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Unpublished Paper
University of Baltimore Symposium Report: Debut of “The Matthew Fogg Symposia On The Vitality Of Stare Decisis In America”
(2012)
  • Zena D. Crenshaw-Logal
Abstract
On the first of each two day symposium of the Fogg symposia, lawyers representing NGOs in the civil rights, judicial reform, and whistleblower advocacy fields are to share relevant work of featured legal scholars in lay terms; relate the underlying principles to real life cases; and propose appropriate reform efforts. Four (4) of the scholars spend the next day relating their featured articles to views on the vitality of stare decisis. Specifically, the combined panels of public interest attorneys and law professors consider whether compliance with the doctrine is reasonably assured in America given the: 1. considerable discretion vested in federal trial judges through the “plausibility pleading” requirements of Bell Atlantic Corp. v. Twombly and Ashcroft v. Iqbal; 2. dynamics of judicial self-discipline; and 3. impediments to effectively challenging apparent judicial motives and/or bias, including limitations on lawyer free speech rights. In other words, “Can America’s administration of justice remain adequately stable, predictable, efficient, and welfare-enhancing given the foregoing factors?”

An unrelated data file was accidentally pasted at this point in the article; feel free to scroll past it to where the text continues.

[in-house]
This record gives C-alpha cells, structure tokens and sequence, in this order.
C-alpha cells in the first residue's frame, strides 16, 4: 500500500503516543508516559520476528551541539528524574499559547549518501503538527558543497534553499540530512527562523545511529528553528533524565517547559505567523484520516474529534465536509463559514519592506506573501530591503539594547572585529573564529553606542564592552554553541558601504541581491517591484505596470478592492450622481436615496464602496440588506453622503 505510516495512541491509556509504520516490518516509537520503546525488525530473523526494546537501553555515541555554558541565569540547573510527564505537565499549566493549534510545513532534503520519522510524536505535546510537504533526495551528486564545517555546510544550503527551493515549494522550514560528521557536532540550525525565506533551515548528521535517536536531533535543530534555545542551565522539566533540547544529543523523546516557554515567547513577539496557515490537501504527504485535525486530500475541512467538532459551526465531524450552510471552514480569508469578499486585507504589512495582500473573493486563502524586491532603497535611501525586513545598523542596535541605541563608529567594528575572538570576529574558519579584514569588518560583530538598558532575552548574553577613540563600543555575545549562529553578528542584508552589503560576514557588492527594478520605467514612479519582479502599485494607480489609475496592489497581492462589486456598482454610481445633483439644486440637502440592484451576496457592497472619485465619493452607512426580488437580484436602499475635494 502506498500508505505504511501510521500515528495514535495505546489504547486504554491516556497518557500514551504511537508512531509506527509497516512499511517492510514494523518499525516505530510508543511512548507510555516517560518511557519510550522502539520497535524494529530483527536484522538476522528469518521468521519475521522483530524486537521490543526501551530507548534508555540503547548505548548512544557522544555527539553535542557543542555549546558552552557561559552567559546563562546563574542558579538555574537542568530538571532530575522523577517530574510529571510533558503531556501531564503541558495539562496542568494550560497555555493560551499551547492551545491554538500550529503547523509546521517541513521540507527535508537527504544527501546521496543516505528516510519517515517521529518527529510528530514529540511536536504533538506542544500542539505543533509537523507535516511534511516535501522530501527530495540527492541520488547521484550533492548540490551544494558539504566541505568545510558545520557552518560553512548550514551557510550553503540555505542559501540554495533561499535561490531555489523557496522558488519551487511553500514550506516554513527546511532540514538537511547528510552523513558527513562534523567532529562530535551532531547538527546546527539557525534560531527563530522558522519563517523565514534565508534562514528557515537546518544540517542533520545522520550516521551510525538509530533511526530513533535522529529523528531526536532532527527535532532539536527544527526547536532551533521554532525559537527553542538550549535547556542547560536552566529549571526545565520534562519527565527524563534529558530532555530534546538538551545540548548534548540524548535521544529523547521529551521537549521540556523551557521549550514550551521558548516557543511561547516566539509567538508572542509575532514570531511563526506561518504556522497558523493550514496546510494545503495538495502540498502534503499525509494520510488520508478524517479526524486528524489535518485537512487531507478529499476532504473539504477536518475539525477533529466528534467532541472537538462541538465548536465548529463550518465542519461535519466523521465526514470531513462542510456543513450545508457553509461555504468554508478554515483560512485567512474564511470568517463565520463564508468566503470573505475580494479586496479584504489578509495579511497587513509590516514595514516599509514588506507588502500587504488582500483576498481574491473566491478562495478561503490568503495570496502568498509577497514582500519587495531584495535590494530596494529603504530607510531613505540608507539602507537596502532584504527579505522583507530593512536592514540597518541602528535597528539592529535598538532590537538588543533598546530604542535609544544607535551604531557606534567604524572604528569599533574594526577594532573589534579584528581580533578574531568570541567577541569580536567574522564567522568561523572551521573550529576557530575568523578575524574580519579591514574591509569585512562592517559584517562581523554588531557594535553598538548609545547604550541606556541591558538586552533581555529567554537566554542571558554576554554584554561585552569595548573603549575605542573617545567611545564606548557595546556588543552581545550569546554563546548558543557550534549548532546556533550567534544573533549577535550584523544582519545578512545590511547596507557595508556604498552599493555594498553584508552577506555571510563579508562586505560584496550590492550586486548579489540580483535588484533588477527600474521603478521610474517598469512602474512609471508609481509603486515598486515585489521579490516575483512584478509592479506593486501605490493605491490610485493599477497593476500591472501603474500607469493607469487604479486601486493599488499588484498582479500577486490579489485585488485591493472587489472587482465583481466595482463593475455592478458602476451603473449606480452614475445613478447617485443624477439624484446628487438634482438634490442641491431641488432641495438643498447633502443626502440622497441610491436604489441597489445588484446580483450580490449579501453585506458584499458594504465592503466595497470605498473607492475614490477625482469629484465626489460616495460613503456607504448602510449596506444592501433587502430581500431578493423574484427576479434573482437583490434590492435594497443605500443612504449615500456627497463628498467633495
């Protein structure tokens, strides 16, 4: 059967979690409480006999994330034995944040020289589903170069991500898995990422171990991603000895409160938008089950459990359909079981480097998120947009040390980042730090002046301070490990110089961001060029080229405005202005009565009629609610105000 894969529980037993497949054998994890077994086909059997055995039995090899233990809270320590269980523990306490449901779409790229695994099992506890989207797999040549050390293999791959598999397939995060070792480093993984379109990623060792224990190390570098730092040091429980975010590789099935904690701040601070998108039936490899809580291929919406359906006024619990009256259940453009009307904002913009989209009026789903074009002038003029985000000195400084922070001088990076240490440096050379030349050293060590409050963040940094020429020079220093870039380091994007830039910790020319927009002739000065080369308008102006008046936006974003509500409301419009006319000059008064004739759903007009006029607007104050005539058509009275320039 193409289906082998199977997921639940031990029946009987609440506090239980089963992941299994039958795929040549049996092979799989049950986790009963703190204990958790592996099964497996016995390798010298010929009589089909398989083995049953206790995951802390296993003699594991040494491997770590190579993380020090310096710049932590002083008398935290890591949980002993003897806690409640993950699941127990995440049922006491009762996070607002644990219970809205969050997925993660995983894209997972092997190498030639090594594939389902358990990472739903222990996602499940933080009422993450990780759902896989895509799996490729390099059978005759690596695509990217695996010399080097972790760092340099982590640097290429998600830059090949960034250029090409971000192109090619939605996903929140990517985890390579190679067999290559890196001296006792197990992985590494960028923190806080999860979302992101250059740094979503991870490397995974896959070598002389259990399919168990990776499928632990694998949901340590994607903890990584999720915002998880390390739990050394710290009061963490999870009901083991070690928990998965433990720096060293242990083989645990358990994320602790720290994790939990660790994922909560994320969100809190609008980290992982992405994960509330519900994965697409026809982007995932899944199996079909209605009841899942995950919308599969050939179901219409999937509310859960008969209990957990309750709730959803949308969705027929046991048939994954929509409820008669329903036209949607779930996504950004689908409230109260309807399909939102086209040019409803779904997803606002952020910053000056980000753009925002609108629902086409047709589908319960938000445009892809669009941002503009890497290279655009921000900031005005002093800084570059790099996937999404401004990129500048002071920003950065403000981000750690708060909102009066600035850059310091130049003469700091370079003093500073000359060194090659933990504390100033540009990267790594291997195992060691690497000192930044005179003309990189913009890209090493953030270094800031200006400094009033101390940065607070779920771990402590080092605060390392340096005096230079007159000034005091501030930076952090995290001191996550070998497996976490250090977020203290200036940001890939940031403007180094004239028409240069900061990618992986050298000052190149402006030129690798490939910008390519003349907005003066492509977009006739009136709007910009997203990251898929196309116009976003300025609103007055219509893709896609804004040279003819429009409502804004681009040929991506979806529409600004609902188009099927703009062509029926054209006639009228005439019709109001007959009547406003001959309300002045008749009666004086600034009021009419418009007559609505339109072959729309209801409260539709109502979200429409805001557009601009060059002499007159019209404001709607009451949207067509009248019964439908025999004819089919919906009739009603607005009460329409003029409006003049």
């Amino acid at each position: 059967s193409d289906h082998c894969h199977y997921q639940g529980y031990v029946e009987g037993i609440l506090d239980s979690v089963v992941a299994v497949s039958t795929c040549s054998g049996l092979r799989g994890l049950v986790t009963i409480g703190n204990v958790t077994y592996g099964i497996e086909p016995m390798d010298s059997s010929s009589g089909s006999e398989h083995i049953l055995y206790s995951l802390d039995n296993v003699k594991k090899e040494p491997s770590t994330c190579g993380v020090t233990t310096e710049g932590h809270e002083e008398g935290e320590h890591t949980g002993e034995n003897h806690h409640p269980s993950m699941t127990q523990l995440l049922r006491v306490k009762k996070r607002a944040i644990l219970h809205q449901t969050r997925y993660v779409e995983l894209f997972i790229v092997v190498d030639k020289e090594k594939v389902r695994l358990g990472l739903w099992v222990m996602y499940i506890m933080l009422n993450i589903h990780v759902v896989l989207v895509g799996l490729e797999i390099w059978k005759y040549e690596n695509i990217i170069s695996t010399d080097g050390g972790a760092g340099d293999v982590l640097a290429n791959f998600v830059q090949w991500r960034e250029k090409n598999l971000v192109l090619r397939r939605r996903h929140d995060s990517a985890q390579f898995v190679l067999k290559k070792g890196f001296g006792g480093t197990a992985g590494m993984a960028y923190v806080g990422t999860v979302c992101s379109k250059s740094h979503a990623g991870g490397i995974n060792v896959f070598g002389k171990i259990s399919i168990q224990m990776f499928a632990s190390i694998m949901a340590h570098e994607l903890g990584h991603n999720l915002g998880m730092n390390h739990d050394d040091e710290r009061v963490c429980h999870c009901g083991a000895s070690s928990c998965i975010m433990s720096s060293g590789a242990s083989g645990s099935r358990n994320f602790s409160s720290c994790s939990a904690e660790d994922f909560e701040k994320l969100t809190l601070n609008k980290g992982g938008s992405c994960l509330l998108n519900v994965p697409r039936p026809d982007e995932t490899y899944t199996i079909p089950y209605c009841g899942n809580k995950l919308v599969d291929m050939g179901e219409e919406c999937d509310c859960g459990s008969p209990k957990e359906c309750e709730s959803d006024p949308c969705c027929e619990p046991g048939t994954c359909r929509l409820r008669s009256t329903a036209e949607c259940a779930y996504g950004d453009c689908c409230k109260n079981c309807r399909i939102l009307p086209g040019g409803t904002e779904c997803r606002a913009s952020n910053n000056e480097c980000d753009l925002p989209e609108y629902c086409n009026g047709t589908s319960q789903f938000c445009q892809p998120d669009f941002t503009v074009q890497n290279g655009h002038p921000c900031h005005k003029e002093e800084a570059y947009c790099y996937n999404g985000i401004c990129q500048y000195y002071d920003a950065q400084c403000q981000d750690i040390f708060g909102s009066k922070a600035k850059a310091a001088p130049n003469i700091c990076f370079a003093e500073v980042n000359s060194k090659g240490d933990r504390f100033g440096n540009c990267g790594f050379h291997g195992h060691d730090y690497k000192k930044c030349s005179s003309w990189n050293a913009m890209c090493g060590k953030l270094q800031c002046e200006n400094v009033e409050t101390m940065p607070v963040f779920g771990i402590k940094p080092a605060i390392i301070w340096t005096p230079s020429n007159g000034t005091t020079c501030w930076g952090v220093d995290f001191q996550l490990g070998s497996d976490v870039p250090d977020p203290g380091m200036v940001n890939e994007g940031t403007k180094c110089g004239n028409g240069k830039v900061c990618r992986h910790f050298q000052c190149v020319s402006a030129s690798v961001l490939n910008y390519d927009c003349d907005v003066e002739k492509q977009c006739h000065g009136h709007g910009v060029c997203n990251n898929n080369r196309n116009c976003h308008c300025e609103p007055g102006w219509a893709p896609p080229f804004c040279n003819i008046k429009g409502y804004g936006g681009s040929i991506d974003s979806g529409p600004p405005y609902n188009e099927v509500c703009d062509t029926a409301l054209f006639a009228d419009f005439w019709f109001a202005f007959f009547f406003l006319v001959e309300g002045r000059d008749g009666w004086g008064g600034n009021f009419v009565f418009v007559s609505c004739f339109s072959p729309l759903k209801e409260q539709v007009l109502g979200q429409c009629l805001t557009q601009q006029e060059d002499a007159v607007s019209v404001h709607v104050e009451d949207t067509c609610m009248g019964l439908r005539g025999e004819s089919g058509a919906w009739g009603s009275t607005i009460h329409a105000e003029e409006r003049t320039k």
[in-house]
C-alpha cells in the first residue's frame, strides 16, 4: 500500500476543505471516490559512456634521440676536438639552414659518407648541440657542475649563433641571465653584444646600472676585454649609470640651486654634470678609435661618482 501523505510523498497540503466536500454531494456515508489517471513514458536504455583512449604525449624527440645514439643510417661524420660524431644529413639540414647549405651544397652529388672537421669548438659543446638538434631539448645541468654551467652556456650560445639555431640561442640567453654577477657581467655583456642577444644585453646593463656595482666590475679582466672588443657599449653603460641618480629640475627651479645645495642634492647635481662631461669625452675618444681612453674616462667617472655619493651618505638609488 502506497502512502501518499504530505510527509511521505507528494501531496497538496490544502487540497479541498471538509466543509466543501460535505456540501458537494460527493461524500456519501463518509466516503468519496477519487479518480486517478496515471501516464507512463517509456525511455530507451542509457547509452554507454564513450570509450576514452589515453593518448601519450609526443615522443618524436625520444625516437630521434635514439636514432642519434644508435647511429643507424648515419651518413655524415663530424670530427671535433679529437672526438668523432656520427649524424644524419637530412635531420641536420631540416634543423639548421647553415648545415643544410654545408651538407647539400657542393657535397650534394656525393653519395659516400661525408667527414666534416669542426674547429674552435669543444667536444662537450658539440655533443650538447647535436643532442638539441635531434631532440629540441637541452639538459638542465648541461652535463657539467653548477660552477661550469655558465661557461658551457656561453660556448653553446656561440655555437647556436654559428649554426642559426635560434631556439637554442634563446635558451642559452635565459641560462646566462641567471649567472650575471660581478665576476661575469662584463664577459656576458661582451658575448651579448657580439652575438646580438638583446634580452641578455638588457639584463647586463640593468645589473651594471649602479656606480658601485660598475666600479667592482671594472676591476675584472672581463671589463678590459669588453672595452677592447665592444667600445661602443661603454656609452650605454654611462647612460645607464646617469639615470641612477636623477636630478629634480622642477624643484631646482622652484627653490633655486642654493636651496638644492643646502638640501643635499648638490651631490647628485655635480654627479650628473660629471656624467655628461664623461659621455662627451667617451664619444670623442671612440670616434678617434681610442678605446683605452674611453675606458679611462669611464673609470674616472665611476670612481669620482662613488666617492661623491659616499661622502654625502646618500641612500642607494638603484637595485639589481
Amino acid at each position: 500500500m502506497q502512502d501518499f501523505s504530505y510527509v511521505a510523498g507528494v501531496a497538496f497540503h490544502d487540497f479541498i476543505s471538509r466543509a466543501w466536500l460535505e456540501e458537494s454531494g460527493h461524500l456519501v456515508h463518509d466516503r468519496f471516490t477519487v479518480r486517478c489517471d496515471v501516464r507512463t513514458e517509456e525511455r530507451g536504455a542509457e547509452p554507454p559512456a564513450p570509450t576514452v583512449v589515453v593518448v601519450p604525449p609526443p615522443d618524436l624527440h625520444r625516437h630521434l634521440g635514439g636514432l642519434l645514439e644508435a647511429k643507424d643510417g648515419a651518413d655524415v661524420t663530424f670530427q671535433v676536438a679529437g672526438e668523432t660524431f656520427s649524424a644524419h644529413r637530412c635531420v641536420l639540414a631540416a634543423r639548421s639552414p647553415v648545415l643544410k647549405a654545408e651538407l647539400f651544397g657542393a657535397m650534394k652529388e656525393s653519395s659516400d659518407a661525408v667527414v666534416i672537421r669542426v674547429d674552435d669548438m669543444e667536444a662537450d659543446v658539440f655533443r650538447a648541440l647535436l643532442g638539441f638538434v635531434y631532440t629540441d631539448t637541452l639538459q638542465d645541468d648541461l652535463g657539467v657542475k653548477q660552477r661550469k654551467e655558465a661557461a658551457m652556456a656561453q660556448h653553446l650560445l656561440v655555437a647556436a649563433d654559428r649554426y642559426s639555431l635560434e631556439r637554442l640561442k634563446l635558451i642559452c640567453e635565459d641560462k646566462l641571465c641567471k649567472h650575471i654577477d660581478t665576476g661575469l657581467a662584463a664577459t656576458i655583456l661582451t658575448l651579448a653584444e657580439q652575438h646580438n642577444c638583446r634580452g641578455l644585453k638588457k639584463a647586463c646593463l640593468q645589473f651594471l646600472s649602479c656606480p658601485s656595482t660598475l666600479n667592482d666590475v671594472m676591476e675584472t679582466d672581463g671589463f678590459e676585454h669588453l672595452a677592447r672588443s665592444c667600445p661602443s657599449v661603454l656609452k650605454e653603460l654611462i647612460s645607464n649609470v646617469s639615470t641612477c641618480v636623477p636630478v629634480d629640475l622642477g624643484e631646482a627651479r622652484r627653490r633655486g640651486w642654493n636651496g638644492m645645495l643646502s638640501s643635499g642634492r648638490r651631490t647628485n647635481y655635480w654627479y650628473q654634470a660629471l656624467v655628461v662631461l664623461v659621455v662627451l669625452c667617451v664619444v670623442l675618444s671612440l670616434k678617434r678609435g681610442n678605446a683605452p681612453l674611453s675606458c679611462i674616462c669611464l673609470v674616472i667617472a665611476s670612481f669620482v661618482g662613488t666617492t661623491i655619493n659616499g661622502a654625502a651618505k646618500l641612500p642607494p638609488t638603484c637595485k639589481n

Keywords
  • stare decisis,
  • rule of law,
  • university of baltimore,
  • zena d. crenshaw-logal,
  • judicial independence,
  • judicial accountability,
  • judicial reform,
  • iqbal,
  • plausibility pleading,
  • free speech,
  • judicial discipline,
  • doctrine of precedent
Publication Date
Spring January 31, 2012
Comments
This report is being adapted for publication as a nonfiction book as an academic book publisher has agreed to publish it in paperback and electronic form.
Citation Information
Zena D. Crenshaw-Logal. "University of Baltimore Symposium Report: Debut of “The Matthew Fogg Symposia On The Vitality Of Stare Decisis In America”" (2012)
Available at: http://works.bepress.com/zena_crenshaw-logal/6/